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Past Questions and Answers | May 2012


Question #1

Question:  I have a self sown pumpkin vine which has produced pumpkins which are butternut shaped but about twice the size of your average butternut. They all have the distinctive butternut shape, with the bigger (base) end much larger than the neck. When young, they were deep green & cream striped but as they matured, the green faded & the cream darkened to a bit lighter than the average butternut.

I thought they might be the Cushaw variety but they do not have the narrow, crooked neck.

I have just cut the first one and it has very dark pumpkin colour flesh which smells wonderful.

Tomorrow, half of it will be pumpkin soup.

Any idea what variety it could be?

It looks like a cross between Butternut & Jap Pumpkin.

  Bob Kershaw, Abbey, Western Australia

 

ANSWER:   Without a picture, I cannot tell you for sure what you have. There are hundreds of squash varieties and most of them are good to eat.



Question #2

Question:  Is there something I can use to stop the deer from eating my flowers? (tulips). I would prefer to use something natural or homemade that won't hurt the plants.

  Mary Olson, Superior, Wisconsin

 

ANSWER:   Texas A&M University has done extensive research on deer problems, and the only thing that seems to help is motion sensor sprinklers that spray a sudden high pressure burst of water at the deer when they get too near them. No other repellent or deterrent has been found to work, and A&M has tested everything from hair to coyote urine.



Question #3

Question:  All of my iris are the same color. even though i have added other colors to the group they still come out and bloom a large purple color . is this caused by pollination?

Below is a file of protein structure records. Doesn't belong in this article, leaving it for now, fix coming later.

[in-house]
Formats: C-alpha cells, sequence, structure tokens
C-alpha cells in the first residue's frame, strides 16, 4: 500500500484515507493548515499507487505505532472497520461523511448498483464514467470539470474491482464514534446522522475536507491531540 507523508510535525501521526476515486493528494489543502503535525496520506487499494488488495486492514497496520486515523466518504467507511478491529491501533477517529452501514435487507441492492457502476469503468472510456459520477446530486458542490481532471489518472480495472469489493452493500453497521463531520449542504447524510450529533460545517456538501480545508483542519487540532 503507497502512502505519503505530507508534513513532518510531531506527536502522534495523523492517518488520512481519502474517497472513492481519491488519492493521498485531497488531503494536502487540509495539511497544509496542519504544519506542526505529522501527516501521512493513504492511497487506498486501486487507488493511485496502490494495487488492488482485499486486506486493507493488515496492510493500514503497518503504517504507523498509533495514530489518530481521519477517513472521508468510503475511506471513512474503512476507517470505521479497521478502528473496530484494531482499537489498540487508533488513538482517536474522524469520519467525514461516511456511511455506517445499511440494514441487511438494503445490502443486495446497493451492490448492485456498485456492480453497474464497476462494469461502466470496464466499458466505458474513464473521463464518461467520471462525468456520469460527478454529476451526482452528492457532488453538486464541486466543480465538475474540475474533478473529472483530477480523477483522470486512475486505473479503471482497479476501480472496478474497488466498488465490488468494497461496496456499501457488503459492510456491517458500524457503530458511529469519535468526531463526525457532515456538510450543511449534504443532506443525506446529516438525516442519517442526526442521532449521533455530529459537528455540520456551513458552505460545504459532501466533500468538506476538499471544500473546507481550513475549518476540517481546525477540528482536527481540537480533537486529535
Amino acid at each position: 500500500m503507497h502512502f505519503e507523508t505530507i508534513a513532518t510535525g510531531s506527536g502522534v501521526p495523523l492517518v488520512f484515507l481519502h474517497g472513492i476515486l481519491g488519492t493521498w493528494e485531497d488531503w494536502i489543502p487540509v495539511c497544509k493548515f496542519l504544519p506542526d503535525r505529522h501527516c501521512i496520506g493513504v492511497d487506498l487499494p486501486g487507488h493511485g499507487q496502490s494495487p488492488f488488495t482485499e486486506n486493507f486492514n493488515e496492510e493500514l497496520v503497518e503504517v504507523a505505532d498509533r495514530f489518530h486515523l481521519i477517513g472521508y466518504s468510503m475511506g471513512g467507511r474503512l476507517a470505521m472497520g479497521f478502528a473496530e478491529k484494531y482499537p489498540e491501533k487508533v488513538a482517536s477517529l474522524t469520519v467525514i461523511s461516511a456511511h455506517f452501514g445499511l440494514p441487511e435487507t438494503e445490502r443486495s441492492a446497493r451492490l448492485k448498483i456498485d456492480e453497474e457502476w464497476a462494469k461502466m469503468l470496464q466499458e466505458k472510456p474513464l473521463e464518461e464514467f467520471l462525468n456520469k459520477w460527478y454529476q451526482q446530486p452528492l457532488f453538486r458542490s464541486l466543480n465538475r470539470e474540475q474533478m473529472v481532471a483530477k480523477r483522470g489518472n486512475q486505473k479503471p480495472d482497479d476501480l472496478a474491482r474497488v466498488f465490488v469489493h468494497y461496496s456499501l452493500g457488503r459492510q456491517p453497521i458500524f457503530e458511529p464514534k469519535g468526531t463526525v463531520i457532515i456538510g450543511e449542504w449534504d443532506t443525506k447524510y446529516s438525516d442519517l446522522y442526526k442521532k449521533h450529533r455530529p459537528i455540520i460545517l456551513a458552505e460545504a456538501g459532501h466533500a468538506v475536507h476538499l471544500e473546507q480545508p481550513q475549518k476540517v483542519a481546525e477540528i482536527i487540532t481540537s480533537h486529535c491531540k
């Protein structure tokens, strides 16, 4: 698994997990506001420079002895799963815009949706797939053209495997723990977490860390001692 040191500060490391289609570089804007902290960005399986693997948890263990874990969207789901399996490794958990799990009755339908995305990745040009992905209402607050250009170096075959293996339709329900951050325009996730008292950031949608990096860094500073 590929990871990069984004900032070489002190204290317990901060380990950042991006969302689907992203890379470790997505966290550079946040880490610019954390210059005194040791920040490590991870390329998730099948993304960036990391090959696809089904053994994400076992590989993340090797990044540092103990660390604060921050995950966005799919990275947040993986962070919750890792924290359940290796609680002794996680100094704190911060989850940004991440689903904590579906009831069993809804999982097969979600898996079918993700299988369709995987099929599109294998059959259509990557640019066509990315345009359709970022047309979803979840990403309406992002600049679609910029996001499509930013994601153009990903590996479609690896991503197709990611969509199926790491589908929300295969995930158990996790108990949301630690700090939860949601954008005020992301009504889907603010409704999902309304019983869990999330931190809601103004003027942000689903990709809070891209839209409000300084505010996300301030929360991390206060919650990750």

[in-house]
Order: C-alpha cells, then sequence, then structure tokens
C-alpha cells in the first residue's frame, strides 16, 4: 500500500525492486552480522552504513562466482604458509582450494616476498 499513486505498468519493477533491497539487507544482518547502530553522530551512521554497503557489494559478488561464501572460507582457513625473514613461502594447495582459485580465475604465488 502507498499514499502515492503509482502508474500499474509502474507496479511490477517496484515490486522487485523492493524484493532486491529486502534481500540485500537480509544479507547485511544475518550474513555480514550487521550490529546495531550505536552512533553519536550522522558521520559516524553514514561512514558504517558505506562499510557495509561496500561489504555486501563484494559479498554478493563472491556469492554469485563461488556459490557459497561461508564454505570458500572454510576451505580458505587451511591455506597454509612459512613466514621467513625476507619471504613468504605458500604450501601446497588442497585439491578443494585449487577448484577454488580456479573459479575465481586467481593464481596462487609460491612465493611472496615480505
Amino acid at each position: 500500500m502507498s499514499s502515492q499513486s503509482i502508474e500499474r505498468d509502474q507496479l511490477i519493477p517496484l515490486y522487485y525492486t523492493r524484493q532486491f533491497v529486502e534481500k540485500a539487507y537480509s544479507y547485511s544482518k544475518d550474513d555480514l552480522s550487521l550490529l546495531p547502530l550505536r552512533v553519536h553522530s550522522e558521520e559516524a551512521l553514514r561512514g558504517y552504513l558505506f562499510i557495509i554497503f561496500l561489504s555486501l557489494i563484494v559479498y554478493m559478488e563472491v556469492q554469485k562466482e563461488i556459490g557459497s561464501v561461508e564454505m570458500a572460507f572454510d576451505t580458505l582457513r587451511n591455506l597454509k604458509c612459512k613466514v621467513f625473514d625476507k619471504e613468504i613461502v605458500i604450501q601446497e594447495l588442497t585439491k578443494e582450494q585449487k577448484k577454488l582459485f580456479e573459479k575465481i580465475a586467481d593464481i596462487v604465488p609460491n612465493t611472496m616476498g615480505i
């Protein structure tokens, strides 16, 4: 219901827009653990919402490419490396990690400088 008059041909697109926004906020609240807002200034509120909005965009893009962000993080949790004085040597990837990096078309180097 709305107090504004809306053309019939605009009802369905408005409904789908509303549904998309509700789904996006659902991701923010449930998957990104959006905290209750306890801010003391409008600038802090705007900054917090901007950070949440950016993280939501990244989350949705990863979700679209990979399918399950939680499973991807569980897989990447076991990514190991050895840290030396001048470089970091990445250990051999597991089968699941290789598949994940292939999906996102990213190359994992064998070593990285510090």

Dallas Kelsey, Owasso, Oklahoma

 

ANSWER:   This usually means they are overcrowded. In the fall, dig them out and separate them so that they have more room, and they will usually begin to bloom with more colors again.



Question #4

Question:  I am moving cross-country and taking 42 young tree roses with me. I planted them in 5-gallon plastic tubs since I knew that I was moving. My plants will take up too much room on the moving truck so I'm thinking I should take them out and wrap the roots in burlap and just stack them, but first pruning them about a third. Could you please give me some suggestions?

Thank you.

  Ernestine

 

ANSWER:   Generally, bare root transplants are only successful when the plants are dormant. Pulling them and wrapping them in burlap will be a major shock and you will lose many of them. However, if that is your only option, keep the burlap damp so the roots do not dry out and plant them as soon as possible in the new location.



Question #5

Question:  Can you please tell me what vegetable garden plants should not be planted next to each other. We moved and I cannot find my list. I would appreciate your help. Thanks.

  Shirley Walter, Concord, NC

 

ANSWER:   Curcubits, that is, cucumbers, melons, and squash have to be separated or they will cross pollinate and the fruit will not taste good. Dill and fennel must be separated for the same reason. Sweet peppers and hot peppers should be separated or you will end up with hot sweet peppers.



Question #6

Question:  I can't seem to find an answer to my problem. My large, 22", 24" terracotta pots were usually purchased from Home Depot. These were fired and made in Italy and they have over the years developed a 'scale' like rot or growth/virus on the rims and on the sides of the pots. My older, cir.1946-1970's pots are in perfect shape with no deteriorating. What would causes this.....I can send you digital pictures if that would help. This condition doesn't seem to effect the plants however, I do believe it hurts the structure and therefore the life of these expensive pots. If this is some sort of "virus", they should not be imported to the USA.